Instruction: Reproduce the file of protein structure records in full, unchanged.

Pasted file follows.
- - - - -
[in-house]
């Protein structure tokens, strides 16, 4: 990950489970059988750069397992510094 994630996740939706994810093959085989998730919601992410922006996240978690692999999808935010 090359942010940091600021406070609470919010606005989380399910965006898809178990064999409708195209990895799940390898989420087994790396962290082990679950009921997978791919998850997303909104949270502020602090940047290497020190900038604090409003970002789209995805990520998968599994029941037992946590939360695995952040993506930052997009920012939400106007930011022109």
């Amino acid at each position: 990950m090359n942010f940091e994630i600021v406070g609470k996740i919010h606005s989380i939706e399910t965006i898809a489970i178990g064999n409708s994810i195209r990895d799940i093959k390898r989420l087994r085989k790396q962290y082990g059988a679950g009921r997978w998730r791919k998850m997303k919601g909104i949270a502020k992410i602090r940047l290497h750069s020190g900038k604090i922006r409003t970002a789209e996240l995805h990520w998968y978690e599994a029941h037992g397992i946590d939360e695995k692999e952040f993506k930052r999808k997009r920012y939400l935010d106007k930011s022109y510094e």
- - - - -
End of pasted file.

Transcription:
[in-house]
């Protein structure tokens, strides 16, 4: 990950489970059988750069397992510094 994630996740939706994810093959085989998730919601992410922006996240978690692999999808935010 090359942010940091600021406070609470919010606005989380399910965006898809178990064999409708195209990895799940390898989420087994790396962290082990679950009921997978791919998850997303909104949270502020602090940047290497020190900038604090409003970002789209995805990520998968599994029941037992946590939360695995952040993506930052997009920012939400106007930011022109």
């Amino acid at each position: 990950m090359n942010f940091e994630i600021v406070g609470k996740i919010h606005s989380i939706e399910t965006i898809a489970i178990g064999n409708s994810i195209r990895d799940i093959k390898r989420l087994r085989k790396q962290y082990g059988a679950g009921r997978w998730r791919k998850m997303k919601g909104i949270a502020k992410i602090r940047l290497h750069s020190g900038k604090i922006r409003t970002a789209e996240l995805h990520w998968y978690e599994a029941h037992g397992i946590d939360e695995k692999e952040f993506k930052r999808k997009r920012y939400l935010d106007k930011s022109y510094e």